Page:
NASA’s Webb Reveals Steamy Atmosphere Of Distant Planet In Exquisite Detail

The atmosphere of a hot, puffy gas giant planet orbiting a far-off Sun-like star has been observed by NASA’s James Webb Space Telescope and also captured the unique signature of water as well as signs of clouds and haze.

The observation, which relies on minute changes in the brightness of specific hues of light to infer the existence of particular gas molecules, is the most thorough of its kind to date and highlights Webb’s unmatched capacity to study atmospheres hundreds of light-years distant.

Webb’s immediate and more thorough observation represents a significant advancement in the effort to characterize potentially habitable planets outside of our solar system, despite the fact that the Hubble Space Telescope has studied many exoplanet atmospheres over the past 20 years, recording the first clear detection of water in 2013.

What Is This WASP-96b?

There are more than 5,000 known exoplanets in the Milky Way, including WASP-96 b. It is a type of gas giant that has no direct counterpart in our solar system and is about 1,150 light-years away in the southern-sky constellation Phoenix.

Here, how unique is the WASP-96b-

  • WASP-96 b is the puffiest planet in our solar system, with a diameter 1.2 times larger and a mass less than half that of Jupiter. And it is considerably hotter when the temperature exceeds 1000°F.
  • WASP-96 b makes one complete cycle around its Sun-like star every 3½ Earth days, orbiting it at a distance that is just one-ninth of the distance between Mercury and the Sun.
  • WASP-96 b is the perfect target for atmospheric investigations due to its massive size, quick orbital period, puffy atmosphere, and lack of polluting light from surrounding celestial objects.

How Was This Exoplanet Discovered?

The WASP-96 system was observed by Webb’s Near-Infrared Imager and Slitless Spectrograph (NIRISS) on June 21 for 6.4 hours while the planet traveled across the star. The end result is a light curve that illustrates the overall lowering of starlight during the transit, as well as a transmission spectrum that demonstrates the brightness variation of distinct infrared light wavelengths between 0.6 and 2.8 microns.

The transmission spectrum reveals details of the atmosphere that had previously been hidden, such as the unmistakable signature of water, hints of haze, and proof of clouds that were previously believed not to exist based on observations, while the light curve confirms properties of the planet that had already been determined from other observations, such as its existence, size, and orbit.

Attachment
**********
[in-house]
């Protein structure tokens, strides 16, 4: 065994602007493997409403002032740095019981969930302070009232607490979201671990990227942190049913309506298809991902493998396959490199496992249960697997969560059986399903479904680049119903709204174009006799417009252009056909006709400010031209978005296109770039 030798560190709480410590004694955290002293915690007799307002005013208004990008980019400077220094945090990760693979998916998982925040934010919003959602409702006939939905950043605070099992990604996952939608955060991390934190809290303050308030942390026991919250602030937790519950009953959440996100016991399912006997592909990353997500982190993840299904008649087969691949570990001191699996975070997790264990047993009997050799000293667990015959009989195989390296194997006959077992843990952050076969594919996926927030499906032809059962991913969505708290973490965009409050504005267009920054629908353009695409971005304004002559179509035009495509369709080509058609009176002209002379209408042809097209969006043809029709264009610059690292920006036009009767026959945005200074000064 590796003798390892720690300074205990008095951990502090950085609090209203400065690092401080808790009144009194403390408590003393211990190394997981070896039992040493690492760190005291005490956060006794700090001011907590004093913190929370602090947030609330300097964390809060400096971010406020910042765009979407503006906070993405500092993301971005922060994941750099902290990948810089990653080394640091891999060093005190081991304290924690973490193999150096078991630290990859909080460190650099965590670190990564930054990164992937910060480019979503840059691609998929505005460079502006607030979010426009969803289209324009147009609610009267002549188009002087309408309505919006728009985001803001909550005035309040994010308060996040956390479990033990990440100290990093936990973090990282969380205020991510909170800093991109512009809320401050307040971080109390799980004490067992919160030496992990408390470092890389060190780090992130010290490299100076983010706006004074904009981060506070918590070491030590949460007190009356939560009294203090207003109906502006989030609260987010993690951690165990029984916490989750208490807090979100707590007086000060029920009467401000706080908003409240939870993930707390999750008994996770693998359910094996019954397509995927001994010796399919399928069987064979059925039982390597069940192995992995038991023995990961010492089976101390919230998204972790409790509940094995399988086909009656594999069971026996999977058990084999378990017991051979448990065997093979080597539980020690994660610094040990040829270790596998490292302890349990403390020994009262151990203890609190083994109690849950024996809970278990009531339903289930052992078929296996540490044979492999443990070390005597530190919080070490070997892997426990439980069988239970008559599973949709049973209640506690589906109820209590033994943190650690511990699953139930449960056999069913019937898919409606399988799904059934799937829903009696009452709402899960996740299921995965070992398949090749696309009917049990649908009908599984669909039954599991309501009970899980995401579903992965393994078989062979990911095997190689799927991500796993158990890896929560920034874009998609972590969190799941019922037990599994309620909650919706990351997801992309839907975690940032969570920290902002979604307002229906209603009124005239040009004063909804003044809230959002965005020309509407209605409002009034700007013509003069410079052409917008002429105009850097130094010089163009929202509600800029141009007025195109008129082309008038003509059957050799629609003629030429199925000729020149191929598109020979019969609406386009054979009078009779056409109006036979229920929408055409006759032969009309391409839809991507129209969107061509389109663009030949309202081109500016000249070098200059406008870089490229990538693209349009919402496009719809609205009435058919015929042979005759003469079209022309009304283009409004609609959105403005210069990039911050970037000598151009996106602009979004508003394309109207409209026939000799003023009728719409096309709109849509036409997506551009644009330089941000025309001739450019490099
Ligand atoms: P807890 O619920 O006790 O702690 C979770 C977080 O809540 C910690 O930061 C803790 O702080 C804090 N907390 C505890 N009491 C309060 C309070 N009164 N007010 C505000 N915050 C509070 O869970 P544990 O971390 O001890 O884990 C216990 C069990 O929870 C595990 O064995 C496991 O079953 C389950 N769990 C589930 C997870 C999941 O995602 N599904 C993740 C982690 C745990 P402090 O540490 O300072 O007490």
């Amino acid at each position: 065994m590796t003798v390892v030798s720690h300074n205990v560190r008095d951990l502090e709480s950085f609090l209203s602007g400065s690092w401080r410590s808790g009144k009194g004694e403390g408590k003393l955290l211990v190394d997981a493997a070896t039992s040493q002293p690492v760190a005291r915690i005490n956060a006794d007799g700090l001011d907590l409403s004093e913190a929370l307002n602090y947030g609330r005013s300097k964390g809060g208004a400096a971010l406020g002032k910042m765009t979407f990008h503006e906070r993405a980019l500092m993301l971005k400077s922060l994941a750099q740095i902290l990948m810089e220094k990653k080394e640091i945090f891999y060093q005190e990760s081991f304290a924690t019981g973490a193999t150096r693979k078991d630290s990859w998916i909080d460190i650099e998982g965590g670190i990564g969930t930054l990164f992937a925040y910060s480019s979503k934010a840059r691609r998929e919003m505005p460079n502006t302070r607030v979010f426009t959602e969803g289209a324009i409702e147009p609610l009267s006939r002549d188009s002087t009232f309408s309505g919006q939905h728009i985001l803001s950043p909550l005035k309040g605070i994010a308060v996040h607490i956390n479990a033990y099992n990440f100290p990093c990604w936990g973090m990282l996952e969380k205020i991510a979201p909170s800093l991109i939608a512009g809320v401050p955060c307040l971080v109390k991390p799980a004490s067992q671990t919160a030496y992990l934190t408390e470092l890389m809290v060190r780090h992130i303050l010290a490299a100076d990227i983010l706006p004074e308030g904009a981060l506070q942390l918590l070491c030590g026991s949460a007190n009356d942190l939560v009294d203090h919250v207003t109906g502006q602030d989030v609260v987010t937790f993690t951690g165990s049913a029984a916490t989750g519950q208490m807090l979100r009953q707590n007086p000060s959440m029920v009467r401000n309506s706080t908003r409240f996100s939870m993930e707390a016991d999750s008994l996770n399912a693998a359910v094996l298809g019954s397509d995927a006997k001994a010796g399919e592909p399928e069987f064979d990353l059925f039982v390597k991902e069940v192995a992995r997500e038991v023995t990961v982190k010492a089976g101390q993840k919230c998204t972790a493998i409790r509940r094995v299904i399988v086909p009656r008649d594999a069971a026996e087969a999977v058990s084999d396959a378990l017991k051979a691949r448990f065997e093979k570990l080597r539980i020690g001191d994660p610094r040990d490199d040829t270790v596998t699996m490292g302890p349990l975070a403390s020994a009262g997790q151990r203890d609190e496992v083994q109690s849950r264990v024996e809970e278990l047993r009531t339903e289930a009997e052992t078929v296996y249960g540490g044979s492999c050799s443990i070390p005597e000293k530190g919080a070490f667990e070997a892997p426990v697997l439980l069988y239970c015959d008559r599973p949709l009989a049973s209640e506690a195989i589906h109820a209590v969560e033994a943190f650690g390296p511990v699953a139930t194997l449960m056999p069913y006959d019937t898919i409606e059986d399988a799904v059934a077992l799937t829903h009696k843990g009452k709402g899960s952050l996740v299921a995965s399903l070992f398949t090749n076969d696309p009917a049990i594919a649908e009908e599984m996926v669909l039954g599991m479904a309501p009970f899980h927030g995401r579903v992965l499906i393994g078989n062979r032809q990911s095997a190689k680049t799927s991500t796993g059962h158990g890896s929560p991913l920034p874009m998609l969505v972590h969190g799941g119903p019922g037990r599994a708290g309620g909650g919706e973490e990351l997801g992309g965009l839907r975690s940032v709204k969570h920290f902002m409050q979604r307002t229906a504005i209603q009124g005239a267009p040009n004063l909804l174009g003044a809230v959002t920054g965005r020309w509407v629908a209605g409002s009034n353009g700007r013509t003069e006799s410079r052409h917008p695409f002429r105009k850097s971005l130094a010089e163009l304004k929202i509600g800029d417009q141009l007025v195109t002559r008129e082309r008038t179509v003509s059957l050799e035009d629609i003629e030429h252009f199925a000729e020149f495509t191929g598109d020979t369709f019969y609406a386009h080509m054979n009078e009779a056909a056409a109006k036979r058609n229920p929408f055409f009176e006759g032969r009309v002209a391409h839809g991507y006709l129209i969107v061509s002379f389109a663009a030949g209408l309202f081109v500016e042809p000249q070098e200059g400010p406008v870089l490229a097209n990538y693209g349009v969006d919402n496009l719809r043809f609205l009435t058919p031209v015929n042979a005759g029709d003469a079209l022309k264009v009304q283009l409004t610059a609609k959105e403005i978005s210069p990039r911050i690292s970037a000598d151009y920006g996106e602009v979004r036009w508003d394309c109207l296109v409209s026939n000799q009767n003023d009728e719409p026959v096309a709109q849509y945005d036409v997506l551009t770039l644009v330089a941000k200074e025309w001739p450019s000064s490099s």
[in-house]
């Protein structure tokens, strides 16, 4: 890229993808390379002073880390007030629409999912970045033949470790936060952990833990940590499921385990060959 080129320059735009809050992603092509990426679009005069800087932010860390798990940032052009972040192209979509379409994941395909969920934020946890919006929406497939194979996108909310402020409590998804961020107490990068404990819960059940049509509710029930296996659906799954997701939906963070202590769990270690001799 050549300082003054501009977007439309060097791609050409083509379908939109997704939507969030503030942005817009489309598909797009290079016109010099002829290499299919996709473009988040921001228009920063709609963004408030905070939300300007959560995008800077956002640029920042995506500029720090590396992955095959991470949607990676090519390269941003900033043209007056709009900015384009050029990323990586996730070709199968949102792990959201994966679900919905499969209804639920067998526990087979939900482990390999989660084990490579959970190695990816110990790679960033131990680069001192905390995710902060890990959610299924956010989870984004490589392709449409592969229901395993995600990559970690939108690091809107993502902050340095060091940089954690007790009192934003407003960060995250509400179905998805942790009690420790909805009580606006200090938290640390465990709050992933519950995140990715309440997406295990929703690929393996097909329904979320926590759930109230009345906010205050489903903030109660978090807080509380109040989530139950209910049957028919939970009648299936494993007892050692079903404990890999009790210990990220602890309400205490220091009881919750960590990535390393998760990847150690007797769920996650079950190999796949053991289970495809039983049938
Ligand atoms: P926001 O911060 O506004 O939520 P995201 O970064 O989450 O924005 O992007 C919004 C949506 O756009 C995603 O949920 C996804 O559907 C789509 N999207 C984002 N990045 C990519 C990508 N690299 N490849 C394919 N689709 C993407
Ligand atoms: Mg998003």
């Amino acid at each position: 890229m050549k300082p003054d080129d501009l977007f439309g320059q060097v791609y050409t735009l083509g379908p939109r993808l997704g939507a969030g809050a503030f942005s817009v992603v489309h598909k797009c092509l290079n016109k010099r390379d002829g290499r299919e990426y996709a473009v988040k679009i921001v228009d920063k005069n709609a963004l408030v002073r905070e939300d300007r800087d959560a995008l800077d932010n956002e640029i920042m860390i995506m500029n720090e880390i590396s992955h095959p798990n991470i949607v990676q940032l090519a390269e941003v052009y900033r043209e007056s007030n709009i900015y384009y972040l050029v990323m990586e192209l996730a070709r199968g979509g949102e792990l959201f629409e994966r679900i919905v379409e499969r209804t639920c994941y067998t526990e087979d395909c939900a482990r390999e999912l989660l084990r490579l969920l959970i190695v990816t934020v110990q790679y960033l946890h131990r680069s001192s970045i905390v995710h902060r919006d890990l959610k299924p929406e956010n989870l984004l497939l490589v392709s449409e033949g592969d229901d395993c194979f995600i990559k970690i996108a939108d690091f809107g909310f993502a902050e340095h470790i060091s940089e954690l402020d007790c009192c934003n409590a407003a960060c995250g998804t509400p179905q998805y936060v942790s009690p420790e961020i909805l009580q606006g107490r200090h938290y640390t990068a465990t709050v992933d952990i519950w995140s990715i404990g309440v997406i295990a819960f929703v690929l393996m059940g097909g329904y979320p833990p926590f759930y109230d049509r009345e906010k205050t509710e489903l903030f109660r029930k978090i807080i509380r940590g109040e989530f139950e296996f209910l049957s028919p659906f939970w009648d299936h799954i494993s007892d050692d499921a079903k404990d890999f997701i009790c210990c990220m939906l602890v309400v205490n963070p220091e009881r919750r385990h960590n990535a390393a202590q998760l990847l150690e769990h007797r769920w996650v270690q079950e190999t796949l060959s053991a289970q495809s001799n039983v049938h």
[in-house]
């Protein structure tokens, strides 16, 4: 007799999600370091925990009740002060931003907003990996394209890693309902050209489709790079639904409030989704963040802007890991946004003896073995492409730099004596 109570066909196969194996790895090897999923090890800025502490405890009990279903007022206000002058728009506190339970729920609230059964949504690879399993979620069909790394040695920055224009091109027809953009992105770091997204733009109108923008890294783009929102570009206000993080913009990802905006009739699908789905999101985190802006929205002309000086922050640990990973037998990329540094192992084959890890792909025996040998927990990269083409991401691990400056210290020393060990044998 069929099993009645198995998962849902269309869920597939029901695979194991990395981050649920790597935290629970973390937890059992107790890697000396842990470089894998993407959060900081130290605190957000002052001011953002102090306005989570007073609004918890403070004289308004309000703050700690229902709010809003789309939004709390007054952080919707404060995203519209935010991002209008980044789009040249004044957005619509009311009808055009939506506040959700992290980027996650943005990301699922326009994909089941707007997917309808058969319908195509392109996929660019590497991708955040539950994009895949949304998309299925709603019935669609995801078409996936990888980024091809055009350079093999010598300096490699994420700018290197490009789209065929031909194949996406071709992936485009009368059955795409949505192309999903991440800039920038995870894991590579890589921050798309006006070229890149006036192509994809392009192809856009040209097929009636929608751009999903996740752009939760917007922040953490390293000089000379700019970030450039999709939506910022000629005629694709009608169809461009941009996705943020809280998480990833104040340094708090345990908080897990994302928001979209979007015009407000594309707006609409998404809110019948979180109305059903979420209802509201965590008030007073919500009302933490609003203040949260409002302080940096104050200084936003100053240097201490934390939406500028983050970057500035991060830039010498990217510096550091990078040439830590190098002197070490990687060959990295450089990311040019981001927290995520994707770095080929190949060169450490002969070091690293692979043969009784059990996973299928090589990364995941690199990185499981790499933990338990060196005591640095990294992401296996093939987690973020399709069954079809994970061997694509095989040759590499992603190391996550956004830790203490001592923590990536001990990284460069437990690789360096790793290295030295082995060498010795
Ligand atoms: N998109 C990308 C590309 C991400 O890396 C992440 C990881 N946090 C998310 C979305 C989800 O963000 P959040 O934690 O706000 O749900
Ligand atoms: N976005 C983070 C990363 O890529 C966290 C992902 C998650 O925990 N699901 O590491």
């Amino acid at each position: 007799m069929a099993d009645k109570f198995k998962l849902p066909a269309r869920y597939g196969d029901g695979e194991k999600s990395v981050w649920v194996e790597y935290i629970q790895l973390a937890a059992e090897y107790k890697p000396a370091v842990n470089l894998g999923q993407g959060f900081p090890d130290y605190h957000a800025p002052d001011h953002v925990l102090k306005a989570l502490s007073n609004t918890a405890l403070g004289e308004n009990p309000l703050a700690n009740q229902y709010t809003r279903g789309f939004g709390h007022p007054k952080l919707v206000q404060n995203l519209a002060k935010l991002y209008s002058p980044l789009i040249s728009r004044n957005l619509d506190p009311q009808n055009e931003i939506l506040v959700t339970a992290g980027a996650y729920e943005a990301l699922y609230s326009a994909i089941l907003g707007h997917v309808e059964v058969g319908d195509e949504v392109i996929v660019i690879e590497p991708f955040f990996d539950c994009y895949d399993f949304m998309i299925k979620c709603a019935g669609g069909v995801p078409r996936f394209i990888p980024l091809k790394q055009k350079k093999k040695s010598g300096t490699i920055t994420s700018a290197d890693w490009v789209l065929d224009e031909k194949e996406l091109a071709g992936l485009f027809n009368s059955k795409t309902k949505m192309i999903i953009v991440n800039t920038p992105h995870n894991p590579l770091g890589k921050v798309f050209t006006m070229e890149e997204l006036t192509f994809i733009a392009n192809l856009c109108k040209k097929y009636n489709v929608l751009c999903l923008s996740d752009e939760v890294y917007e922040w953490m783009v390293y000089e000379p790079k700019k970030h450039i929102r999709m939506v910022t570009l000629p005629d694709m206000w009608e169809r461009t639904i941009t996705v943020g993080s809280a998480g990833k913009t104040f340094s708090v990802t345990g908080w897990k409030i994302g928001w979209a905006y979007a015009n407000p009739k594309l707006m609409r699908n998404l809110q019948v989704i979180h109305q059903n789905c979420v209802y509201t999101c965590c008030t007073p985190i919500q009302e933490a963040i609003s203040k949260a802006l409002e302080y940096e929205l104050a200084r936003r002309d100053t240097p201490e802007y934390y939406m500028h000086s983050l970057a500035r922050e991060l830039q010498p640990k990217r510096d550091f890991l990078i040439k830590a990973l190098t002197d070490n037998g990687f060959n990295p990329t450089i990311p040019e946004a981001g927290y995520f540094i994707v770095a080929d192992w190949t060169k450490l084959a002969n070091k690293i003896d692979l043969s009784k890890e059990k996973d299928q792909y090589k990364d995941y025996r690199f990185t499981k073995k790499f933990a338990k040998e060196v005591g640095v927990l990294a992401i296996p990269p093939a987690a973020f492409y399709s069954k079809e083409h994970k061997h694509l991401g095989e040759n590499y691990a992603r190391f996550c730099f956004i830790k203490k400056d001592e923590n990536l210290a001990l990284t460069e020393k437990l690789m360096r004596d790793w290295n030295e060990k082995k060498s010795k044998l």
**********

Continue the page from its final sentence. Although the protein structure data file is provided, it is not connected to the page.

In addition to being the most detailed near-infrared transmission spectrum of an exoplanet atmosphere ever recorded, the spectrum of WASP-96 b obtained by NIRISS also spans an astonishingly wide range of wavelengths, including visible red light and a region of the spectrum that has never before been accessible from other telescopes (wavelengths longer than 1.6 microns).

Water and other important chemicals like oxygen, methane, and carbon dioxide, which are not immediately apparent in the WASP-96 b spectra but which might be observable in other exoplanets planned for investigation by Webb, are particularly sensitive to this portion of the spectrum.

Lots more information here JWST’s first images:

How Will This Spectrum Help Scientists?

The spectrum will allow scientists to quantify the amount of water vapour in the atmosphere, set limits on the abundance of different components like carbon and oxygen, and calculate the depth-averaged temperature of the atmosphere. They can then use this knowledge to create judgments about the overall make-up of the planet, as well as how, when, and where it formed.

The blue line on the graph is a best-fit model that takes into consideration the data, the known features of WASP-96 b and its star (e.g., size, mass, temperature), and assumed characteristics of the atmosphere.

How Does Webb’s Design Help In Capturing High Quality Images?

Because of Webb’s cutting-edge design, the measures have an amazing level of clarity and detail. Its 270 square foot, gold-coated mirror effectively gathers infrared light. Its precise spectrographs divide light into thousands of infrared color rainbows.

Additionally, its highly sensitive infrared detectors could detect the smallest variations in light. NIRISS can distinguish the brightness in between those colors of a few hundred parts per million and able to determine color differences of only around one thousandth of a micron (the distance between green and yellow is around 50 microns).


The incredibly precise spectrum, which was created by examining 280 different spectra simultaneously during the course of the observation, only gives a little glimpse of what Webb will be able to discover about exoplanets.

Several dozen exoplanets, ranging in size from small rocky planets to giants rich in gas and ice, will have their surfaces and atmospheres studied using spectroscopy over the course of the next year. Studying exoplanets and the components that make them takes up almost a quarter of Webb’s Cycle 1 observation time.

This NIRISS observation shows that Webb has the capability to analyze exoplanet atmospheres in great detail, including those planets that may be habitable.

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